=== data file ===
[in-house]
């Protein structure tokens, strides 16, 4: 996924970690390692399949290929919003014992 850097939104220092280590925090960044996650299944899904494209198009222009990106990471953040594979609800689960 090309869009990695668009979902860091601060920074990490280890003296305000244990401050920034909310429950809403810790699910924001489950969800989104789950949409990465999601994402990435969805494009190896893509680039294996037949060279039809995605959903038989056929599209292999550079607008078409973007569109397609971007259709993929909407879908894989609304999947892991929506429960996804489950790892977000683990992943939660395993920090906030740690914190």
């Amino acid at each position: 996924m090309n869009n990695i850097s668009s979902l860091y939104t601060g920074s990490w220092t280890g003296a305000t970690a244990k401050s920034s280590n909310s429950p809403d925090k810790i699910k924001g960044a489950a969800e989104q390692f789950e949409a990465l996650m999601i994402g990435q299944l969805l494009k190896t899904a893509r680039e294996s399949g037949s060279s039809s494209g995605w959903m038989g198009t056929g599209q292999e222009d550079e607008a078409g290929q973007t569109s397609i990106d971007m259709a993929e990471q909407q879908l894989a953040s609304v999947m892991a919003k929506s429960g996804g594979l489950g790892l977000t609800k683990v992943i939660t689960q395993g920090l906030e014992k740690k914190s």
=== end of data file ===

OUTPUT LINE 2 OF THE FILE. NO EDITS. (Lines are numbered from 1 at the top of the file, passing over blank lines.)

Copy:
């Protein structure tokens, strides 16, 4: 996924970690390692399949290929919003014992 850097939104220092280590925090960044996650299944899904494209198009222009990106990471953040594979609800689960 090309869009990695668009979902860091601060920074990490280890003296305000244990401050920034909310429950809403810790699910924001489950969800989104789950949409990465999601994402990435969805494009190896893509680039294996037949060279039809995605959903038989056929599209292999550079607008078409973007569109397609971007259709993929909407879908894989609304999947892991929506429960996804489950790892977000683990992943939660395993920090906030740690914190």